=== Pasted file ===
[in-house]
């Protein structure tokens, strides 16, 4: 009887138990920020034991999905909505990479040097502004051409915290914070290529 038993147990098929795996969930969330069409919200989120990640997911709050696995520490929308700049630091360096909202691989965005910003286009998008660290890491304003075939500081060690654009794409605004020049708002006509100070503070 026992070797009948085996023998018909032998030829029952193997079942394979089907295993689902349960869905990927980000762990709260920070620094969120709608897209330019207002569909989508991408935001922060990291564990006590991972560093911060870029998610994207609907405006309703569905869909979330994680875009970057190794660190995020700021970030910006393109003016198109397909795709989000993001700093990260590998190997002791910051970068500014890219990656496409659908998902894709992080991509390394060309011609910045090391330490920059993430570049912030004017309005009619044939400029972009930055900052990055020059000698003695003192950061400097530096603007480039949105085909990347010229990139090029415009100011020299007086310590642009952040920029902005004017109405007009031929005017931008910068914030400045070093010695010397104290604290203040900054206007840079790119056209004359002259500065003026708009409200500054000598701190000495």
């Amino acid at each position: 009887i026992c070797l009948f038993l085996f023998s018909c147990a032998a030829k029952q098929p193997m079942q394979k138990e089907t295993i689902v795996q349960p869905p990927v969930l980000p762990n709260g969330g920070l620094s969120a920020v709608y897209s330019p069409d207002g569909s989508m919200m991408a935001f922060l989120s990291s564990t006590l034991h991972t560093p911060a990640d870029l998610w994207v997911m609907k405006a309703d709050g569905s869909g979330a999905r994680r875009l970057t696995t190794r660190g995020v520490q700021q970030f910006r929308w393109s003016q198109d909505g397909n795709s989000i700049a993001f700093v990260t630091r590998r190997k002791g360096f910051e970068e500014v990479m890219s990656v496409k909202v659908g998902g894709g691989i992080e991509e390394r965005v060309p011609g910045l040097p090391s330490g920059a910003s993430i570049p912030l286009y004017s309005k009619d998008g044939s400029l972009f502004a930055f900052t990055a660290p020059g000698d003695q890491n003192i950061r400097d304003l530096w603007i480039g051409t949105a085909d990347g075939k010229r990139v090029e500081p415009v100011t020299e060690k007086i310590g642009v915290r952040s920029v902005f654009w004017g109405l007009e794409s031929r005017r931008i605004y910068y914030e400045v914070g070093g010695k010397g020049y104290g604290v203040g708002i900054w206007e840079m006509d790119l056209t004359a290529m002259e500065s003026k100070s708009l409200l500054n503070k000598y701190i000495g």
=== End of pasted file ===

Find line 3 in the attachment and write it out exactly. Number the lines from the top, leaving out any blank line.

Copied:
């Amino acid at each position: 009887i026992c070797l009948f038993l085996f023998s018909c147990a032998a030829k029952q098929p193997m079942q394979k138990e089907t295993i689902v795996q349960p869905p990927v969930l980000p762990n709260g969330g920070l620094s969120a920020v709608y897209s330019p069409d207002g569909s989508m919200m991408a935001f922060l989120s990291s564990t006590l034991h991972t560093p911060a990640d870029l998610w994207v997911m609907k405006a309703d709050g569905s869909g979330a999905r994680r875009l970057t696995t190794r660190g995020v520490q700021q970030f910006r929308w393109s003016q198109d909505g397909n795709s989000i700049a993001f700093v990260t630091r590998r190997k002791g360096f910051e970068e500014v990479m890219s990656v496409k909202v659908g998902g894709g691989i992080e991509e390394r965005v060309p011609g910045l040097p090391s330490g920059a910003s993430i570049p912030l286009y004017s309005k009619d998008g044939s400029l972009f502004a930055f900052t990055a660290p020059g000698d003695q890491n003192i950061r400097d304003l530096w603007i480039g051409t949105a085909d990347g075939k010229r990139v090029e500081p415009v100011t020299e060690k007086i310590g642009v915290r952040s920029v902005f654009w004017g109405l007009e794409s031929r005017r931008i605004y910068y914030e400045v914070g070093g010695k010397g020049y104290g604290v203040g708002i900054w206007e840079m006509d790119l056209t004359a290529m002259e500065s003026k100070s708009l409200l500054n503070k000598y701190i000495g």